With the dust beginning to settle on last night's defeat to Bayern and with an acceptance that what was witnessed was an exceptional performance from an exceptional side (how many visiting sides get applauded by a home crowd?) is it fair, whilst lauding Pep Guardiola and his charges, to question the approach of Manuel Pellegrini and wonder if there are longer term concerns?
This is not to dismiss the fact that there are very few, if any, individuals from a City perspective to emerge with any credit but the fact remains clear that Pellegrini's approach put City very much at a disadvantage. As we saw in the derby Pellegrini is not one to be cowed by the opposition, believing that an attack first policy with the talent City possess is the one to provide the best opportunity to emerge with the points.
Equally you cannot legislate for a piece of poor goalkeeping little over five minutes into the game that handed Bayern a critical early lead, a goal that visibly sucked the life and belief out of the City team, but having withstood a dominant first half performance from the Germans to go in at half time with just a one-goal defeat it was clear that changes needed to be made to try and restore a foothold in the game.
Guardiola opted for a formation without a recognised striker, with Thomas Muller the 'false nine' and the wing pair of Franck Ribery and Arjen Robben playing high and wide, City's central midfield pairing of Yaya Toure and Fernandinho overwhelmed in similar fashion to United's pairing of Michael Carrick and Marouanne Fellaini in the 4-1 derby win. With Jesus Navas and the strike pair of Sergio Aguero and Edin Dzeko offering little protection, Samir Nasri was overrun and constantly dragged inside and out, in the main chasing shadows as Bayern's shape - with and without the ball - provided the appearance of them having one, possibly two extra players such was the advantage in terms of space and options.
The obvious move at half time then was to withdraw Edin Dzeko, starved of service but his feet of stone offering little for City to hold on to, bringing on David Silva. Silva's presence would have bolstered City centrally, provided support for Nasri and Navas but crucially afforded City more possession and alternatives than the medium to long passes constantly hit during the opening forty-five minutes. Think back over the first hour or so: was there any short passes or carries that took City into the final third? I have and cannot think of one occasion until Bayern had twice added to their lead and sat back with the game and points safely tucked away.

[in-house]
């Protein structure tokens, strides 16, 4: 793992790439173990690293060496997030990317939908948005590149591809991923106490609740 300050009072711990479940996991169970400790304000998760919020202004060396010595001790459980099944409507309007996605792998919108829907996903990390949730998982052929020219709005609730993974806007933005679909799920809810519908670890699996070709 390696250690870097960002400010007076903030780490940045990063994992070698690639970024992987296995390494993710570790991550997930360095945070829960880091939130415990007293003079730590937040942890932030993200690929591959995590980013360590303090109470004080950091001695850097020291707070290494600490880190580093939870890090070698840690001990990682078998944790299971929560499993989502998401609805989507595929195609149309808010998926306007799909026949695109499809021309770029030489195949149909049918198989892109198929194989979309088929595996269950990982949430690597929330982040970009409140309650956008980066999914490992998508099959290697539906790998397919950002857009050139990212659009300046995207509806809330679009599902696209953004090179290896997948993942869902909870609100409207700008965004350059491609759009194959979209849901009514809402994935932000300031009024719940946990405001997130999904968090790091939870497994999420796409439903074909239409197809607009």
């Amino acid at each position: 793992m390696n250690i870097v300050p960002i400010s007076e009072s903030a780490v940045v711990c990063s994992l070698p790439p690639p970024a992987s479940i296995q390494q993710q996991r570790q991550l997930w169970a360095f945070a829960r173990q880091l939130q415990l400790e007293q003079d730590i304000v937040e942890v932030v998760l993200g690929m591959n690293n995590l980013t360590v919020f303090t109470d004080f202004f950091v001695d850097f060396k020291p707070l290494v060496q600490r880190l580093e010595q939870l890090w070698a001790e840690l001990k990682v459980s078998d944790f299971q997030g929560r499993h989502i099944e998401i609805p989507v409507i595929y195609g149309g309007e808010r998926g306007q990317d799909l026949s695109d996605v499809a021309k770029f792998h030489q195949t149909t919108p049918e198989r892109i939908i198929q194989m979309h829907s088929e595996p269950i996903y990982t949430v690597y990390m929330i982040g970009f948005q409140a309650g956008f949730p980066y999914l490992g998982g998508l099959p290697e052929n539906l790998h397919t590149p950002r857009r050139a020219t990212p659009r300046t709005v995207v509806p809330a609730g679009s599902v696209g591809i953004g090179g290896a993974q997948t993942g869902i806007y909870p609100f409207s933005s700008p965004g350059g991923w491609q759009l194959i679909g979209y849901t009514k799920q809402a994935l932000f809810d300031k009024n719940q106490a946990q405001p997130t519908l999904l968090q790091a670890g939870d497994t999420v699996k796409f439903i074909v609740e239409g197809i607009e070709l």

That no half time change was made implies that Pellegrini, although flexible in his approach in some regards, is very much wedded to the idea of playing two strikers. Now, this can work and be flexible in itself with one dropping deep with the other a more focal target but this works only when you have the ball, and plenty of it. Facing Bayern, reigning European Champions and with Guardiola now at the helm, was always going to result in a possession battle (Bayern completed a staggering 597 passes) so it was vital for City to give themselves the best opportunity to match them in this regard.
Now, would this tactic have altered the final result? Probably not. What it would have undoubtedly done, even at half time a goal down, is better equipped City to get something from the game and most certainly avoid the type of defeat that opens up old wounds in this competition at a point when the opening day win over Viktoria Plzen looked to have provided a much needed confidence boost.
It will be interesting now to see how Pellegrini reacts. There are two crucial back to back games against CSKA Moscow on the horizon, not to mention important Premier League games as City look to get back on track on all fronts.
There are times of course where a front two is the right option but a degree of pragmatism must apply and especially so when you consider the likes of Stevan Jovetic, David Silva and James Milner did not start in City's midfield last night, all viable options to provide the creativity and attacking threat sorely lacking in what was a chastening defeat for all involved.